But in your horror campaign, what if orbs are paranormal? How to make these real life dust particles and camera flash reflections paranormal? Here is an idea how to make dust particle orbs paranormal in your game those still remaining dust:

Paranormal Dust Orbs

Orbs are dust. That is true. You get orbs into your photo from flash reflecting on them. In so called haunted cellars and atticks there is dust more obviously. But when this dust is paranormal, there are problems.
Even though there is dozens or even hundreds of dust orbs in photo it doesn't affect you. Maybe the air is just stuffy but that's all.
But if you start to get pictures of orbs at your house. First one or two every now and then. Then more often, then more. More you start to get photographs of these dust particles more hard it is for you to breath. But it only affects you. No one else in the house suffers for hard breathing. And every day there are more orbs present. And every day it is harder you to breath.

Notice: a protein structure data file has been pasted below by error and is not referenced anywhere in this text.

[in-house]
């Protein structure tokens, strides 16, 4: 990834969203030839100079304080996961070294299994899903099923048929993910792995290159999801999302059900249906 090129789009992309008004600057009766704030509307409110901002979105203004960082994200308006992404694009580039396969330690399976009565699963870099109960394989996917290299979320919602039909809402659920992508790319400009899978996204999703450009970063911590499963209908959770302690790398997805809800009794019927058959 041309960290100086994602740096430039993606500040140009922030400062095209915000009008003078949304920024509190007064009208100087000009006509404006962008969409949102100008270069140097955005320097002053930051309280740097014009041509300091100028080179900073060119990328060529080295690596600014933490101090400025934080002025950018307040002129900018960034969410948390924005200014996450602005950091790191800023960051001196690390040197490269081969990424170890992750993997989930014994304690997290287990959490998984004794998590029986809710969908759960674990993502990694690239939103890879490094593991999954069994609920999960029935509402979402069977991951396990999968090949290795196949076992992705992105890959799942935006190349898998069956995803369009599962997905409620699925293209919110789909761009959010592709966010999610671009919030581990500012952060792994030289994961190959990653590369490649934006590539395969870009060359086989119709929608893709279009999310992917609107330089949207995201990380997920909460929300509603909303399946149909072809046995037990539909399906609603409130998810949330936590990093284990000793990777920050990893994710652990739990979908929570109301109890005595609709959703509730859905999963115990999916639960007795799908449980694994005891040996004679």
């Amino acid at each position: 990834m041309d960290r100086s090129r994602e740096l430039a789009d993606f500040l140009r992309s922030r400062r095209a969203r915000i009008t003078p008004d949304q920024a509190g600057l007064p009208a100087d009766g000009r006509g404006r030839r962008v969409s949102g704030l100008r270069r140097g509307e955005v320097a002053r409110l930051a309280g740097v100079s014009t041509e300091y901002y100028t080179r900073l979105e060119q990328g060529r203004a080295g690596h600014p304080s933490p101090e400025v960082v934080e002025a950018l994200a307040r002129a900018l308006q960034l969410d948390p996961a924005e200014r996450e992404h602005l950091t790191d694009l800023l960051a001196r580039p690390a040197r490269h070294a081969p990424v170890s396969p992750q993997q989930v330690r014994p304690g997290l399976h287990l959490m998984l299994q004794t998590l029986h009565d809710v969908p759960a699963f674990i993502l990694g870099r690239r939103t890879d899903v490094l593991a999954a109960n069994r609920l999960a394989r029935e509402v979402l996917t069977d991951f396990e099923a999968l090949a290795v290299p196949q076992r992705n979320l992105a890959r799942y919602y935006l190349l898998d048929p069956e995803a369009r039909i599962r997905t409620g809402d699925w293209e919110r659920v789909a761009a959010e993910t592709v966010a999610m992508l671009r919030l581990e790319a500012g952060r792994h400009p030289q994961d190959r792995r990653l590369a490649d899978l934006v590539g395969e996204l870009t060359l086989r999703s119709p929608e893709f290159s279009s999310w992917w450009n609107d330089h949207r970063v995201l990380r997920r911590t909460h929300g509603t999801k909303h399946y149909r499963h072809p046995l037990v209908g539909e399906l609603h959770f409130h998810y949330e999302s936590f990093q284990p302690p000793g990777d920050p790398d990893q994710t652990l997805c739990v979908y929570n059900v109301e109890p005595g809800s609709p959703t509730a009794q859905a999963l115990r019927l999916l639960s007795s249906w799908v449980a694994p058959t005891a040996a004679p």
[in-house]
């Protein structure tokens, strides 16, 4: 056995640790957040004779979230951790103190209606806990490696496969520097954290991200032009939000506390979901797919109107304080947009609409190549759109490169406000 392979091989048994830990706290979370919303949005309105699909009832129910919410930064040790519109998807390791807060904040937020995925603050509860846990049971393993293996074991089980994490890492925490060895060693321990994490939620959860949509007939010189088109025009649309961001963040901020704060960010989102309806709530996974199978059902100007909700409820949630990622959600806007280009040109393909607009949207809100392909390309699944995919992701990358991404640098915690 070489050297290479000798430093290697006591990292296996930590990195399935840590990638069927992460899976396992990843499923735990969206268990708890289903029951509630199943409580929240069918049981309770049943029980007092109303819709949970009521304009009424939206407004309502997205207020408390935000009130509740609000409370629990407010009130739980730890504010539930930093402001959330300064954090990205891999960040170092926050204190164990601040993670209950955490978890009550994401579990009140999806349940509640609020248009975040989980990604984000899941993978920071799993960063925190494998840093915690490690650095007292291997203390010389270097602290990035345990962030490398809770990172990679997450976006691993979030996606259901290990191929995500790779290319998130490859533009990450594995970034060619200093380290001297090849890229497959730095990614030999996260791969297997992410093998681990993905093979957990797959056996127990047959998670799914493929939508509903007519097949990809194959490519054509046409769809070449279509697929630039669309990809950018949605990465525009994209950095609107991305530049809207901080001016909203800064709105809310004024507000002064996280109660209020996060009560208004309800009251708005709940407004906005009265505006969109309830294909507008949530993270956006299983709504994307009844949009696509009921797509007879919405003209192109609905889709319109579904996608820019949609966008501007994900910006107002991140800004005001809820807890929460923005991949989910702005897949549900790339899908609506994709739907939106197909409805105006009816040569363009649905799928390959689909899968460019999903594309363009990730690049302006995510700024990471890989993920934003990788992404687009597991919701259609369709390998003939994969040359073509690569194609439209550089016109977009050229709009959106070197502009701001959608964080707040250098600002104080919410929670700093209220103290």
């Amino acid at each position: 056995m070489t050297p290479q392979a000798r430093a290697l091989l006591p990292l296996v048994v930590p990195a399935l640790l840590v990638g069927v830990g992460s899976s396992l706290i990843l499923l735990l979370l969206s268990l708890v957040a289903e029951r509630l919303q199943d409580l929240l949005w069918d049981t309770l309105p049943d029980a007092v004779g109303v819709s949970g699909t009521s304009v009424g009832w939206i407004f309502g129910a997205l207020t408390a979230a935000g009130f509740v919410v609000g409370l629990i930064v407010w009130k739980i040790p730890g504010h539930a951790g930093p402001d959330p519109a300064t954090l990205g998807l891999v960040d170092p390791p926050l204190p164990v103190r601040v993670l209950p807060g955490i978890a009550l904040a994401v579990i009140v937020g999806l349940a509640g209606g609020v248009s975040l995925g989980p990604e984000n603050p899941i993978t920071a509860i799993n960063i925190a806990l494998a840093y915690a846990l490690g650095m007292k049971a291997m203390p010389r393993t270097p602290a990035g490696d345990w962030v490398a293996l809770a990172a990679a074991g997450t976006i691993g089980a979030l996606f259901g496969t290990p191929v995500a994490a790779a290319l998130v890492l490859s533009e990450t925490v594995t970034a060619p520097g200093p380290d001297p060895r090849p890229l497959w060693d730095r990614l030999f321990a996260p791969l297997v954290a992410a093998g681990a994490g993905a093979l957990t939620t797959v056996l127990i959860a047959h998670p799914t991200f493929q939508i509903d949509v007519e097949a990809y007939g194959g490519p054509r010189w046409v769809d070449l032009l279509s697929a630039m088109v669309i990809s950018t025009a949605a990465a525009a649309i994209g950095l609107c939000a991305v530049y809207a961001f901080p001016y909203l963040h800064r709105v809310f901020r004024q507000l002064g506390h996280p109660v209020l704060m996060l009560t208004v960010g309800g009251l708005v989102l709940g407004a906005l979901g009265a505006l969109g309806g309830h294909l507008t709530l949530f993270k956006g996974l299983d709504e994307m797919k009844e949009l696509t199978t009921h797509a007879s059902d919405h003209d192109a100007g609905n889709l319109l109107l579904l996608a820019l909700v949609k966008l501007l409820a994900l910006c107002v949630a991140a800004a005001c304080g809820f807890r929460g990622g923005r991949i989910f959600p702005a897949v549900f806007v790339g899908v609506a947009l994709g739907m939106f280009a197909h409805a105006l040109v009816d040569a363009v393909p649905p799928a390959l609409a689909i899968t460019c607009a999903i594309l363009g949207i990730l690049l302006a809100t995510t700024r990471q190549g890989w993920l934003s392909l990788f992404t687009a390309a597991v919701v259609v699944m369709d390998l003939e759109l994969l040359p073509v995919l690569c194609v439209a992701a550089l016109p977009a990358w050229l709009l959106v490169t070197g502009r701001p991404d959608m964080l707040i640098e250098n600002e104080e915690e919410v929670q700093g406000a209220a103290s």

If you take photos outside, those dust particle orbs seem to follow you. You might take the picture, are hard to breath but if your friend takes a picture in same place there is no orbs more than normally there would be depending on camera and flash settings.
If you are in picture where there are more people, the orbs seem to be collected around you in the picture.

You are haunted by the eerie ghastly dust particle orbs. And they suffocate you.

Doctors cannot find anything wrong with you, but still they agree that it's hard for you to breath and you are slowly suffocating. But medical science doesn't have answers for your condition.

Campaign contains these elements to solve, before your character dies:

  • What are these haunted dust particle orbs?
  • Where do they come from?
  • What character has done so he has this suffocating haunting on him?
  • What character can do to get rid of these haunted dust particle orbs?
This would be best as a solo adventure, as it is focused on one character and his struggle to find the truth and remedy before he dies. Or one of character party could be haunted by these orbs and the party tries to solve the mystery before their fellow suffocates to death. Or characters could be hired to help someone to get rid of this haunting.